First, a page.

I have been thinking, from what we have been hearing in this discussion, that that was Brother Yates’ affliction—he knows almost too much for one preacher, but not enough for two. I cannot give a quotation but he is in advance of it, and says it is wrong, unreliable, dishonest, or something of that kind. This is his own missionary witness; he has found it out. I leave this audience to judge as to whether the Missionary Baptists are competent witnesses in this case. To whom do they belong? Are they on the missionary side in this discussion, or on my side? He calls the Missionary Baptists my brethren, but he does not seem to want to admit they are honest. They have a Foreign Mission Board; they send out missionaries; they belong to the Protestant world; so, he says, they are as much of God as his missionaries are, and if not, as I asked him this morning, I want him to tell us why not. That is what I want you to notice. And they are the men who said, not I, that it is a very remarkable circumstance that in modern missions Papal Rome has led the way. That is not my say-so. It was one of Brother Yates’ men that said that; not only that: in speaking of that matter he refers to my quotation from Hebrews, where the apostle says: “They shall not teach every man his neighbor, and every man his brother, saying, Know the Lord.” And he says that I know that means the time after the gospel has conquered the world. Well, I did not know that, and I do not know it yet. We have Brother Yates’ word for it. I am not quite as smart as he thought I was. If he is smart enough to know that, I want him to tell us how he found it out—that this new covenant had allusion to the time after the gospel had conquered the world instead of now in this dispensation.

Another thought: How did his missionary brother understand it when he said, “Thou shall teach every man his neighbor, and every man his brother, until all shall know the Lord?” Did he understand that the thing spoken of in the quotation in Hebrews was not to take place until after the gospel had conquered the world? No, sir; he does not believe that was true at all. That was the way he understood it, and I am afraid that is the way brother Yates understood it, from his conduct. Let me tell him there is not a single syllable of authority in the gospel to any minister, from Jesus Christ, to tell him to teach men to know the Lord. If any man claims to be teaching men to know the Lord, I want him to show me his authority for it. The commission does not say any thing about teaching men to know the Lord. Aquila and Priscilla taught the way of the Lord more perfectly to Apollos, but they did not teach him to know the Lord. The New Testament says, “Thou shalt not teach every man his neighbor, and every man his brother, to know the Lord for all shall know him, from the least unto the greatest,” and it has never contradicted it, and as it says that, and not one syllable of authority to any man to go about teaching sinners to know the Lord, I want to know why that does not look like it belongs to the new dispensation—the new covenant. I would as soon a brother would say he could impart eternal life as to say he could teach men to know the Lord. John xvii. 3, Jesus says, “And this is life eternal, that they might know thee the only true God, and Jesus Christ, whom thou hast sent.” Then that is “life eternal, that they might know thee,” or else Jesus Christ has made a mistake. Show me a man who is destitute of eternal life, and I will show you a man who does not know the Lord here, without going to heathen lands to find him. i John iv. 7-8, refers to the same point: “Beloved, let us love one another: for love is of God; and every one that loveth is born of God, and knoweth God. He that loveth not, knoweth not God; for God is love. Have we not that kind of people in Owensville? Have you not people in Owensville who do not love God? -If you have, John says they do not know him. If they -do love him, they are born of him. Hence it is equivalent to saying, if they know him they are born of him. There are just as many people born of God as there are that love him; there are just as many that love him as there are that know him, in the sense of that text. Hence I would just as soon a man would say he was going about regenerating men as to say he was teaching them to know God. And that is giving the doctrine of the New Testament and the new covenant, when it says: “Thou shalt not teach every man his neighbor, and every man his brother, saying, Know the Lord.” I would not send a missionary to heathen lands to give the heathen eternal life, because I do not believe they can do it; if they can, they had better go at it here. There is plenty of room to work here yet. I would not spend much money to send a man to do a job of work that did not believe he could do. But somebody says, I think a man can teach one to know the Lord. We are not taking “I think.” I want him to understand that the Bible is the book we are to be governed by.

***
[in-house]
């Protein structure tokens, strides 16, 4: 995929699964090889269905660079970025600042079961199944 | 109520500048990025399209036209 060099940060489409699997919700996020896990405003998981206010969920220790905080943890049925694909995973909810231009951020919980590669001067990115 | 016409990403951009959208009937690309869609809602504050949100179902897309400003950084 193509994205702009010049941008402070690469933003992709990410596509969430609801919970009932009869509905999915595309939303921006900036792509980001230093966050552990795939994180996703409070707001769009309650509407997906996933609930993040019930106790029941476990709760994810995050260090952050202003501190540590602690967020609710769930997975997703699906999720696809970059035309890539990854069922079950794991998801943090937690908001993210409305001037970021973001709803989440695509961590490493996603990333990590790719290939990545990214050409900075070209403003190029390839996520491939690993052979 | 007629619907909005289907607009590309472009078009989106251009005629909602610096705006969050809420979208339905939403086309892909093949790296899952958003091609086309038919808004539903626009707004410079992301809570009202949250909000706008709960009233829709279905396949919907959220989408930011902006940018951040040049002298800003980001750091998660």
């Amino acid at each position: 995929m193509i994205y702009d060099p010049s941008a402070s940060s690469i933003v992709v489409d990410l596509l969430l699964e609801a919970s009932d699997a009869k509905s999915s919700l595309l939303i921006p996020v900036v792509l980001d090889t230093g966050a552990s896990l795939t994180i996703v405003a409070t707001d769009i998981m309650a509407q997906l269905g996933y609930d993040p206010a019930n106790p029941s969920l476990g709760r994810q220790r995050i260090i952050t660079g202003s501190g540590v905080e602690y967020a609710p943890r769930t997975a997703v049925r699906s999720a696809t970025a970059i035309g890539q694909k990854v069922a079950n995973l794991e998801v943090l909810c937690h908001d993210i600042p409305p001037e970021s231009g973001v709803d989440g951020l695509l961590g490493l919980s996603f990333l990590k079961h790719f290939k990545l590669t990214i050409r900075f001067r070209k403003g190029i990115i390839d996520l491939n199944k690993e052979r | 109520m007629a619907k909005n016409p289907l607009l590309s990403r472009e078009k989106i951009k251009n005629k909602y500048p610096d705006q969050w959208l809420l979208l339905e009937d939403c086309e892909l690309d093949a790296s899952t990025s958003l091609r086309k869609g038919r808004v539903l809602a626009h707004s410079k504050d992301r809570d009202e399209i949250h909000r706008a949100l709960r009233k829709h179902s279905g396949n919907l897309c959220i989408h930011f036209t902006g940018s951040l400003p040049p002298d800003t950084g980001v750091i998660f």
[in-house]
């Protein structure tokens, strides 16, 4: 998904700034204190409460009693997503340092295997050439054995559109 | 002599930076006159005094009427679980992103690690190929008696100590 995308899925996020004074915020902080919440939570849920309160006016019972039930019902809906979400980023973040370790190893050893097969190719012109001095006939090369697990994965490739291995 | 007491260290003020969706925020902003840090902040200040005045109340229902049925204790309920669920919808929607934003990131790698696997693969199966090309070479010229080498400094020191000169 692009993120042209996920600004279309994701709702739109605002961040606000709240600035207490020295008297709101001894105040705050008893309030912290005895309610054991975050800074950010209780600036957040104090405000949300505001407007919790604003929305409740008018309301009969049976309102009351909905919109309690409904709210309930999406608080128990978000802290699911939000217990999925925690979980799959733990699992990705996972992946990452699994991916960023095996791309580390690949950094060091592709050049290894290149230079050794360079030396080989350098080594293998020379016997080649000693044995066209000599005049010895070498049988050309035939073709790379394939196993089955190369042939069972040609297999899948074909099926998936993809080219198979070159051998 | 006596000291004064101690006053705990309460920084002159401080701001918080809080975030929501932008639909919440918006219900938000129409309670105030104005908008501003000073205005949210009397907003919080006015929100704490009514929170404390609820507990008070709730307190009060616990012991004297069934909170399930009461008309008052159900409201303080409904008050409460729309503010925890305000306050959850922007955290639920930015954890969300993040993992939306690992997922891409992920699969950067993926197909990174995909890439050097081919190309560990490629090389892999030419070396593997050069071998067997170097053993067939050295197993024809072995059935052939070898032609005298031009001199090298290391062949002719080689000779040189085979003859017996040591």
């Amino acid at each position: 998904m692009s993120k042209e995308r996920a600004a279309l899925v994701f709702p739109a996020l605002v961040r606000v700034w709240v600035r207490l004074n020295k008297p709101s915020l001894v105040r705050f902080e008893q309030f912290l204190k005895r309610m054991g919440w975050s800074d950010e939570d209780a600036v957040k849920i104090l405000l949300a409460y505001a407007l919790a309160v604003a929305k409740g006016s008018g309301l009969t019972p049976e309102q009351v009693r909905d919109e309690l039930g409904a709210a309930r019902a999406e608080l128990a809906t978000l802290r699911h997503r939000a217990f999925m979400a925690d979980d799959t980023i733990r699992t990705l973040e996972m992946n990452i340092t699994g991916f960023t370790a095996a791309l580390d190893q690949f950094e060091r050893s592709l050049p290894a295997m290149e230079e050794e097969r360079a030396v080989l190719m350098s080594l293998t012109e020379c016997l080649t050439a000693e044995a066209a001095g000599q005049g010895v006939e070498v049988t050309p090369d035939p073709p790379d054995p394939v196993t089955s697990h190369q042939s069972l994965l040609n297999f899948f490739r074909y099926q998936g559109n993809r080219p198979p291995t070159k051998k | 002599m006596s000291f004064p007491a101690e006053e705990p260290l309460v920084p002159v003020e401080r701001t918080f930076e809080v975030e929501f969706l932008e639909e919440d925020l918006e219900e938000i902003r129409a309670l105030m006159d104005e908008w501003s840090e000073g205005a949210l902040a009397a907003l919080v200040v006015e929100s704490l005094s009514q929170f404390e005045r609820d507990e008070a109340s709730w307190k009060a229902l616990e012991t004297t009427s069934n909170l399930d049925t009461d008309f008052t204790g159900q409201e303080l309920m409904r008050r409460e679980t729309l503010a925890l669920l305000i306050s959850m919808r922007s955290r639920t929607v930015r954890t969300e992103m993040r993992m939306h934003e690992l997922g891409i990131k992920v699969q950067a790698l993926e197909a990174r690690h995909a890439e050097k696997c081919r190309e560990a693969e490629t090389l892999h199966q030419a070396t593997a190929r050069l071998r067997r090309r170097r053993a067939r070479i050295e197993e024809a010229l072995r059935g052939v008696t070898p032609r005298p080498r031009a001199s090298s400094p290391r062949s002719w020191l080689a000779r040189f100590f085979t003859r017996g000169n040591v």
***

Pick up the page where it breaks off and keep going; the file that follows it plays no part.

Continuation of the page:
Last Updated ( Wednesday, 20 September 2006 )